Why have shares in Barclays suddenly cratered? No one really knows, but it’s surely not a complete coincidence that the short selling ban on UK financials expired today.
On the other hand, maybe Barclays shareholders were reading Willem Buiter, who put up a blog entry today headlined "Time to take the banks into full public ownership". Buiter’s argument — which applies just as much to the US as it does to the UK — is that the only way to get banks lending again is to nationalize them. Otherwise, they’ll simply hoard liquidity in a desperate attempt to avoid being nationalized.
Buiter notes that the enormous practical problems associated with the creation of a "bad bank" simply disappear if the entire holding company is 100% owned by the government: "It would be a redistribution of wealth from one state-owned entity to another state-owned entity", with no fiscal cost at all and no problems associated with the value placed on the bad bank’s assets.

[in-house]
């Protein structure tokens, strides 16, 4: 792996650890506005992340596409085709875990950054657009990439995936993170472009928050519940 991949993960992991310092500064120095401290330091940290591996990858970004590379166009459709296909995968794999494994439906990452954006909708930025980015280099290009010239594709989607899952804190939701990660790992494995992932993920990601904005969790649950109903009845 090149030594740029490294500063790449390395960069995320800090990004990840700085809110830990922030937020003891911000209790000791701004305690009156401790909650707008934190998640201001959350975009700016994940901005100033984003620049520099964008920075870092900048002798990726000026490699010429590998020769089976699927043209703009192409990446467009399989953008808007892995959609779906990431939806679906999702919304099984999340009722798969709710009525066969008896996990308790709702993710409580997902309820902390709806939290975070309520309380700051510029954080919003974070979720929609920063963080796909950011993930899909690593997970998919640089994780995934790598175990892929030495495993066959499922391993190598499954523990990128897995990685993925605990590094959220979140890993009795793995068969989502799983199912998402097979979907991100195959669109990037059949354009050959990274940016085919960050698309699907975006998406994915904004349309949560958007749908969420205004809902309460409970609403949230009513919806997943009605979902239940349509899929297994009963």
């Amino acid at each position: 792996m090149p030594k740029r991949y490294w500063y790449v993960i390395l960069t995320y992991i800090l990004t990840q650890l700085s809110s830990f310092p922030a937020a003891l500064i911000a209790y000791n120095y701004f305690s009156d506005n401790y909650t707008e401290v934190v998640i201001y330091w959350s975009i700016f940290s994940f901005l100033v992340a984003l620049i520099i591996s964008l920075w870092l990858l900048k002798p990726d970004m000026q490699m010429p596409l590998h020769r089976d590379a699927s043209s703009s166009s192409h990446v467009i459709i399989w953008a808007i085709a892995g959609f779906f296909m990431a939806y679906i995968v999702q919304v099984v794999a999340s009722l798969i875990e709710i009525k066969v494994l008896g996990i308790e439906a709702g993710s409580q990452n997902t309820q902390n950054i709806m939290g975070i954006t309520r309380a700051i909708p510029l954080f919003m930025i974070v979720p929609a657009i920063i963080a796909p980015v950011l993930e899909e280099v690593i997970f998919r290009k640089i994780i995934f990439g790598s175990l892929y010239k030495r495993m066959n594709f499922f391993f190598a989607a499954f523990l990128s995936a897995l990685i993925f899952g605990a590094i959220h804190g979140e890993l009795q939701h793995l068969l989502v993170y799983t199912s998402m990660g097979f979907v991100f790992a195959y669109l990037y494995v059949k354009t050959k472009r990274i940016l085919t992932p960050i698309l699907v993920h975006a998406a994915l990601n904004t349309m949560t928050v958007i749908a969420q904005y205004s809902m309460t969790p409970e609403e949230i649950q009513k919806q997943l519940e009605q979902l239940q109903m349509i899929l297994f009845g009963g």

Having the government take over the banks — as the US government should do with Citi and Bank of America — also elegantly puts to an end the ludicrous situation whereby shareholders, whose holdings have been effectively wiped out already, still nominally control the entire company. Having already suffered nearly all their maximum downside, shareholders of an insolvent bank have every incentive to support hail-Mary passes and any policy which creates a chance, however small, that their equity will be worth more than zero in the future. But a sensible too-big-to-fail bank can’t be run on such a basis.
So long as the big banks aren’t nationalized, they will be hobbled both at management level and in the stock market by the fear that they might be nationalized. Since no government can — nor should it — credibly promise not to nationalize its biggest banks, the only sensible option is to just go ahead and do it already. The only question is what price to pay, and whether to make preferred shareholders whole.
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